I don't remember where or exactly WHEN I bought these two locks, but they arrived in the mail as a bit of a surprise. I had forgotten all about them. These are two old locks that appear to be NOS (new old stock). They are in mint condition, except for dust an a few webs. They even have the original varnish/lacquer on the faces, no scratches, and all the original paint. It's hard to imagine that they survived all this time. I got them for a song (less than 10$ a piece). As a bonus, they also had the original (new) strike plates!
They are unmarked, except for "P 5" on the brass face plates, but they match 2 other unmarked lock sets, and are also nearly identical in/out to 3 high-end Corbin locks.
This brings up my "stash" of good locks to 7. I'm trying to get mainly just the really high grade locks with cast iron parts for the house. These are much sturdier and more reliable than some of the flimsier locks that I have. I have other good Yale ones, but the spacing on them is WAY different.
I thought I would re-inventory my stash of good hardware, and take a photo at the same time. So far, I have the following, and I'm aiming to have enough for at least the 8 interior doors:
- 7 high-end lock sets (need 1 more)
- 5 strike plates (need 3, I can get new ones that are very close to these)
- 7 1/2 sets of black fired clay knobs (need 1 + extras for exterior doors) + extra stems
- 20 ball-tip hinges (I have enough for 10 regular doors, not sure if I want the same ones or antique larger ones on exterior doors - I have several larger sets)
- 14 face plates (need 2 + extras for exterior doors if I want those to match)
- 0 set screws for knobs, most are damaged (need 20-30 - I can get these on eBay)
Not all the hardware has been cleaned/refurbished yet.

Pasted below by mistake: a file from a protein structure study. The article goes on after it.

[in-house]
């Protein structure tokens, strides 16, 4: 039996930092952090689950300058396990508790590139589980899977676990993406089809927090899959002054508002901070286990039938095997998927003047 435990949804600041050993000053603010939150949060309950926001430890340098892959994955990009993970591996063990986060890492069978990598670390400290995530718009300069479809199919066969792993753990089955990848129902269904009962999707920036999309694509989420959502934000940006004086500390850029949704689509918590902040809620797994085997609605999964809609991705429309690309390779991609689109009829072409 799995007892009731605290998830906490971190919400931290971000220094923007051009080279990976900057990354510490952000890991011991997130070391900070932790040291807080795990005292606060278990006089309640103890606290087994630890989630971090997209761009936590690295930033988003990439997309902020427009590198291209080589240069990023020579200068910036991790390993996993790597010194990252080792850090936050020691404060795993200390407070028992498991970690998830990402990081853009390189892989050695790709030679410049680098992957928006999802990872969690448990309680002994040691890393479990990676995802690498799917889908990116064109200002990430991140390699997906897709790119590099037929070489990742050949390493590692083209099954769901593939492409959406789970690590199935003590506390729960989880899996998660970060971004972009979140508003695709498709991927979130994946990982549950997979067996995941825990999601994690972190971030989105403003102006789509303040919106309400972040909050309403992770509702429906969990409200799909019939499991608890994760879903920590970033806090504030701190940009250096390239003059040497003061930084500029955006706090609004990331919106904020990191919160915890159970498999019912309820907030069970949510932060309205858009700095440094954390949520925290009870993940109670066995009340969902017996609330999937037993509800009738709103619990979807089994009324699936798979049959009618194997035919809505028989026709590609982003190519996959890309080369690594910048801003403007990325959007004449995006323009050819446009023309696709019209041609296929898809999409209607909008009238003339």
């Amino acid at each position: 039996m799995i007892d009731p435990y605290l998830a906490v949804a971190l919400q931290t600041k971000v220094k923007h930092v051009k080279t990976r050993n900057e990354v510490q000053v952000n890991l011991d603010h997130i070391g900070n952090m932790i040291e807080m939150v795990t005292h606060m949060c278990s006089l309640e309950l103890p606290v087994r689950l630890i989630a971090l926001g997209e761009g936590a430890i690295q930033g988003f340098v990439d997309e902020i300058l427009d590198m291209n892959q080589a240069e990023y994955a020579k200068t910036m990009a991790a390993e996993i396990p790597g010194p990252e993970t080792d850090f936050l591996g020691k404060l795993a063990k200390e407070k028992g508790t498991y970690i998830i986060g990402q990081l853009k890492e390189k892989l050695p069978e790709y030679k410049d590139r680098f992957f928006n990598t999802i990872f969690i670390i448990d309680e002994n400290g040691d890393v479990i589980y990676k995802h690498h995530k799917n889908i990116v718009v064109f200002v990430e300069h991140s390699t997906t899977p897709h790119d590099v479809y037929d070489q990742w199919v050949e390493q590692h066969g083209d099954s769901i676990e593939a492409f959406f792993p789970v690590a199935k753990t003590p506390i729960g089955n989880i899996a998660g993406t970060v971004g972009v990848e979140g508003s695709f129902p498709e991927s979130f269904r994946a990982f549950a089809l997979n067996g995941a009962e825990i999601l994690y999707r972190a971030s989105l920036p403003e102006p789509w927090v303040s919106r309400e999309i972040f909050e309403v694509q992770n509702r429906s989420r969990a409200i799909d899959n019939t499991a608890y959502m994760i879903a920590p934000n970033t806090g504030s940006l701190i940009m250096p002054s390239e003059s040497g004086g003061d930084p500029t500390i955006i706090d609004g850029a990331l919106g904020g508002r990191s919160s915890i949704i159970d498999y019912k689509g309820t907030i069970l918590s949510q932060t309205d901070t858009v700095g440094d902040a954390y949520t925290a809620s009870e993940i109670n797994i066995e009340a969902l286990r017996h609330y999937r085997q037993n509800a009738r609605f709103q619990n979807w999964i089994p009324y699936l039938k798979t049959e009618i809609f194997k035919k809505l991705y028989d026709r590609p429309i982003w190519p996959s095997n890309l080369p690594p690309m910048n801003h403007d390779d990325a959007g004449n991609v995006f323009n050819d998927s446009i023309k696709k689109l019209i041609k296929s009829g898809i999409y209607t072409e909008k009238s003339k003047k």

"L Room" updates:
I fixed that huge hole/nightmare from a few weeks ago. Remember this?
Note mogul lamp cord! Haha! Well now it looks like this:
I purposefully left it slightly uneven, because the entire wall looks like a war zone, and a large perfectly smooth patch will show.
I finished sanding/filling/sanding/scraping/puttying/sanding/caulking the two windows. Still far from perfect, but it will look passable once it's painted.
Another view of the wall repair, and baseboard caulked:
Yesterday I scraped and caulked all the baseboards. They're actually in pretty nice shape.
Caulked both door frames:
Repaired/rewired 3 of the outlets. This before and after is NOT an exaggeration. It's seriously looked like this for the past 2 years. Two of the electrical boxes were installed crooked, and too far back from the drywall, so I had to re-install those, and re-patch the drywall around them again.
And just to keep things "real", I wanted to share this photo. Most of the original walls are pretty rough. I patched them and smoothed them as much as possible, and for the most part, they look alright, but if the light is shining on them the wrong way, they tend to look like this:
...and I'm ok with that. I actually prefer this to a perfectly pristine flat (boring) wall. It's part of the reason I wanted an old house in the first place. Some will call it charm, or character, but I see it as history. This house has survived since 1923, and it shows some "battle scars" as my high school friend would say.